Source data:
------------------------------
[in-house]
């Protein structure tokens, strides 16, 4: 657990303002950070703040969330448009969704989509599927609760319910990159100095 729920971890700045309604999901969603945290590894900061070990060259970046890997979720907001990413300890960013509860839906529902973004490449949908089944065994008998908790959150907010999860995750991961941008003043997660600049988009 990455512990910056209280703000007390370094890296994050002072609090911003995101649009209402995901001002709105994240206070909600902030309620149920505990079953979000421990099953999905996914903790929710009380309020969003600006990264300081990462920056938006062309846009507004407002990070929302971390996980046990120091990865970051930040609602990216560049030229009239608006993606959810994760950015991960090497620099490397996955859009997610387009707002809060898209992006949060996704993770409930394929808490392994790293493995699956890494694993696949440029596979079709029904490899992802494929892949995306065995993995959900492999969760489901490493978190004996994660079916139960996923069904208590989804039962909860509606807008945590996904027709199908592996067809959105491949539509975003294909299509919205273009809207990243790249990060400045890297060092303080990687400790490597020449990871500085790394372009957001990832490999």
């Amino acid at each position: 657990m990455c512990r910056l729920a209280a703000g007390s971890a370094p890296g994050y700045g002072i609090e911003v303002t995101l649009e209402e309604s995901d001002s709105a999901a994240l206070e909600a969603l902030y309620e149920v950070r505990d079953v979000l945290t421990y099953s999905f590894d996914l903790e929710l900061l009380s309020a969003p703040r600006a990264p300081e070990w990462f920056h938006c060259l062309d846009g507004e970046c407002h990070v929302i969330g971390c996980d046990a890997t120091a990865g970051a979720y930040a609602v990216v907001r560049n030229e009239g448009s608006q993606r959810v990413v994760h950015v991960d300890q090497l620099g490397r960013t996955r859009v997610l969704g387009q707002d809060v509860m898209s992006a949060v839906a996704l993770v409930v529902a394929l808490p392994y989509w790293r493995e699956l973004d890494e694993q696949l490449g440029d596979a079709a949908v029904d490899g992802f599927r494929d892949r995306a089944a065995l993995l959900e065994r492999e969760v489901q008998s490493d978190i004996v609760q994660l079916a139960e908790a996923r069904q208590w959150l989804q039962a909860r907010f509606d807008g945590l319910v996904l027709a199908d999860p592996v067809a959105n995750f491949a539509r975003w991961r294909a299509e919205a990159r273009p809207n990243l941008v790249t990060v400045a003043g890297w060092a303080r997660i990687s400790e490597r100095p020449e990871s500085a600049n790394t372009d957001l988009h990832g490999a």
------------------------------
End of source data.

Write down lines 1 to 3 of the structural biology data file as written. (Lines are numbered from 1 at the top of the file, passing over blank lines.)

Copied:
[in-house]
């Protein structure tokens, strides 16, 4: 657990303002950070703040969330448009969704989509599927609760319910990159100095 729920971890700045309604999901969603945290590894900061070990060259970046890997979720907001990413300890960013509860839906529902973004490449949908089944065994008998908790959150907010999860995750991961941008003043997660600049988009 990455512990910056209280703000007390370094890296994050002072609090911003995101649009209402995901001002709105994240206070909600902030309620149920505990079953979000421990099953999905996914903790929710009380309020969003600006990264300081990462920056938006062309846009507004407002990070929302971390996980046990120091990865970051930040609602990216560049030229009239608006993606959810994760950015991960090497620099490397996955859009997610387009707002809060898209992006949060996704993770409930394929808490392994790293493995699956890494694993696949440029596979079709029904490899992802494929892949995306065995993995959900492999969760489901490493978190004996994660079916139960996923069904208590989804039962909860509606807008945590996904027709199908592996067809959105491949539509975003294909299509919205273009809207990243790249990060400045890297060092303080990687400790490597020449990871500085790394372009957001990832490999």
């Amino acid at each position: 657990m990455c512990r910056l729920a209280a703000g007390s971890a370094p890296g994050y700045g002072i609090e911003v303002t995101l649009e209402e309604s995901d001002s709105a999901a994240l206070e909600a969603l902030y309620e149920v950070r505990d079953v979000l945290t421990y099953s999905f590894d996914l903790e929710l900061l009380s309020a969003p703040r600006a990264p300081e070990w990462f920056h938006c060259l062309d846009g507004e970046c407002h990070v929302i969330g971390c996980d046990a890997t120091a990865g970051a979720y930040a609602v990216v907001r560049n030229e009239g448009s608006q993606r959810v990413v994760h950015v991960d300890q090497l620099g490397r960013t996955r859009v997610l969704g387009q707002d809060v509860m898209s992006a949060v839906a996704l993770v409930v529902a394929l808490p392994y989509w790293r493995e699956l973004d890494e694993q696949l490449g440029d596979a079709a949908v029904d490899g992802f599927r494929d892949r995306a089944a065995l993995l959900e065994r492999e969760v489901q008998s490493d978190i004996v609760q994660l079916a139960e908790a996923r069904q208590w959150l989804q039962a909860r907010f509606d807008g945590l319910v996904l027709a199908d999860p592996v067809a959105n995750f491949a539509r975003w991961r294909a299509e919205a990159r273009p809207n990243l941008v790249t990060v400045a003043g890297w060092a303080r997660i990687s400790e490597r100095p020449e990871s500085a600049n790394t372009d957001l988009h990832g490999a």